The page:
FIG. 7M illustrates the force curve for one embodiment of the mono bellows assembly (1116). As shown in FIG. 7M, the force (in grams) needed during a dither stroke to a working distance of five millimeters is fairly low and level. FIG. 7M illustrates one example in which the force increases for dither strokes from about 0.2 mm to about 1.5 mm, then decreases slightly, and increases as the dither stroke increases to about 5 mm (force of about 70 grams). In one embodiment of the mono bellows assembly (1116), a rigid polycarbonate backing piece (1122) is glued to the back portion of the bellows (1120) to make that section more rigid and to prevent the bellows from ballooning out when under pressure.

FIGS. 8A-H illustrate methods for flushing the catheter instrument assembly (18) utilizing the components described above with reference to FIGS. 6A-7L. In these figures, arrows indicate the direction of fluid flow.

Referring to FIG. 8A, the guide catheter instrument (18) is prepared for use. The two purge lines (1106 a,b) extend through a check valve and the contents may be extracted through a syringe, onto a drape, or to anything outside the sterile field. The bellows pinch clamp (1112 a) is opened (upper left part of FIG. 8A) and an IV line or other fluid source (1057) is attached to flush port (1114) (upper right part of FIG. 8A). The fastener or Touhy nut (1100 a) is tightened (bottom left part of FIG. 8A) and the purge pinch clamp (1112 b) is opened (bottom right part of FIG. 8A).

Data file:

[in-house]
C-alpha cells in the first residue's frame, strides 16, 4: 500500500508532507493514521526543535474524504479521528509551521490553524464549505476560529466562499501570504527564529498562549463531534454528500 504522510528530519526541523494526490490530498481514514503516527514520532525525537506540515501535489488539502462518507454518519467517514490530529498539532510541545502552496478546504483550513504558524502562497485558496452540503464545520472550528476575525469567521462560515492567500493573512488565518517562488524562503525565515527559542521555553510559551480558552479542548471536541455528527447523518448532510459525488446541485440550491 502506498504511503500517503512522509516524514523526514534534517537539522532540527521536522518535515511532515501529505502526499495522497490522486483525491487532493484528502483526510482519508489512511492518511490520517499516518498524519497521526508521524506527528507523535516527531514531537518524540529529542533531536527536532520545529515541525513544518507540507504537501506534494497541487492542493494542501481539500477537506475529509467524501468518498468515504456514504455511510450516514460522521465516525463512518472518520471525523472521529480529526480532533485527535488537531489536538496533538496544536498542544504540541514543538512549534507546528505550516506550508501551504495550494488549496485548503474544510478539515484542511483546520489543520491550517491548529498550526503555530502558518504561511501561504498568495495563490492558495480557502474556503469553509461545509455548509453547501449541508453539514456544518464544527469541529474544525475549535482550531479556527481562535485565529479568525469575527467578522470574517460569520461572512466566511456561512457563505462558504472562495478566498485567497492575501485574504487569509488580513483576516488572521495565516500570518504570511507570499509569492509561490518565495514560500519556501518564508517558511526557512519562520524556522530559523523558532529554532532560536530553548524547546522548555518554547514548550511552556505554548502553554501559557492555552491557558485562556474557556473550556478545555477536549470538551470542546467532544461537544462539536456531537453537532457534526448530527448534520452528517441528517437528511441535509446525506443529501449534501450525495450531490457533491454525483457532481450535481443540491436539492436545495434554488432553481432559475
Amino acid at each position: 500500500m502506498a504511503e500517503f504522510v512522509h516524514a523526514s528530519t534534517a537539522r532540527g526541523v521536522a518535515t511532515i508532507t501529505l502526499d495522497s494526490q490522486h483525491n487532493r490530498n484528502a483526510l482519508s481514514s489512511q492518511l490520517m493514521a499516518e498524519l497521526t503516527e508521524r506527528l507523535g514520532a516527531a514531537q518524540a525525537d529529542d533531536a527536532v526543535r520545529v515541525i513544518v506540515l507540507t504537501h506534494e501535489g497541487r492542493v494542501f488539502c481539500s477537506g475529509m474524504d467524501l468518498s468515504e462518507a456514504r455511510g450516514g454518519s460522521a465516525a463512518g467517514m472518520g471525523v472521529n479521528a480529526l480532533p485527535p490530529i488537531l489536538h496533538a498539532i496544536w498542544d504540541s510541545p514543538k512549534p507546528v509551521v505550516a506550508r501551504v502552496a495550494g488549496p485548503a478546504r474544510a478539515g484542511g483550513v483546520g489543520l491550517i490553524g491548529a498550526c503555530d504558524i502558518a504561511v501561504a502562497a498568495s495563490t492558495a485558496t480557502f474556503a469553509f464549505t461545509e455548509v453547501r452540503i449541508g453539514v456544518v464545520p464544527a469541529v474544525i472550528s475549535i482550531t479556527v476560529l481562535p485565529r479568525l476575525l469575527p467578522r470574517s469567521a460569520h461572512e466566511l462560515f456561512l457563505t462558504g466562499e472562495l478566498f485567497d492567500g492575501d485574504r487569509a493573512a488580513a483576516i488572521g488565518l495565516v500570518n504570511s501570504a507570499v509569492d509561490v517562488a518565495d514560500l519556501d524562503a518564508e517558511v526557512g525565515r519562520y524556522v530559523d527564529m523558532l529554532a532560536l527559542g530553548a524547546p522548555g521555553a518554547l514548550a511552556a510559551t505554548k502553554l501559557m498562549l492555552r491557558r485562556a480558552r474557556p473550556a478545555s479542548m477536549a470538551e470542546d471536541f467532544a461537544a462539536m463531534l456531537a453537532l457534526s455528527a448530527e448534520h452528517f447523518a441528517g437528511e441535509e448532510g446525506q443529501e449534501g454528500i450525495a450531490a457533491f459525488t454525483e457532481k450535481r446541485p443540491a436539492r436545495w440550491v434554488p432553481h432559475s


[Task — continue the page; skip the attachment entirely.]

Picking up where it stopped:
FIG. 8B illustrates the first step of an initial catheter flush process. The IV flow valve is opened (upper right part of FIG. 8B) to allow fluid to enter the catheter system. Saline is introduced through the flush port with both valves open (bottom part of FIG. 8B). Flush fluid is supplied via flush port (1114) and into the interface valve (1109) via flush line (1108) and exits through the purge port (1113) via purge lines (1106 a,b) and to the catheter tip via splayer adapter (1124). With the flow restrictor in place, some flow may back feed through the bellows (1116), thus providing adequate flow to clear the bellows (1116).

FIG. 8C illustrates a second step of an initial catheter flush process. The flow at the distal tip of the guide catheter (16) is closed off, e.g., with a finger at a tip of the guide catheter (18) (bottom left part of FIG. 8C), but flush fluid is allowed to continue to flow through the purge port (1113) (bottom right part of FIG. 8C).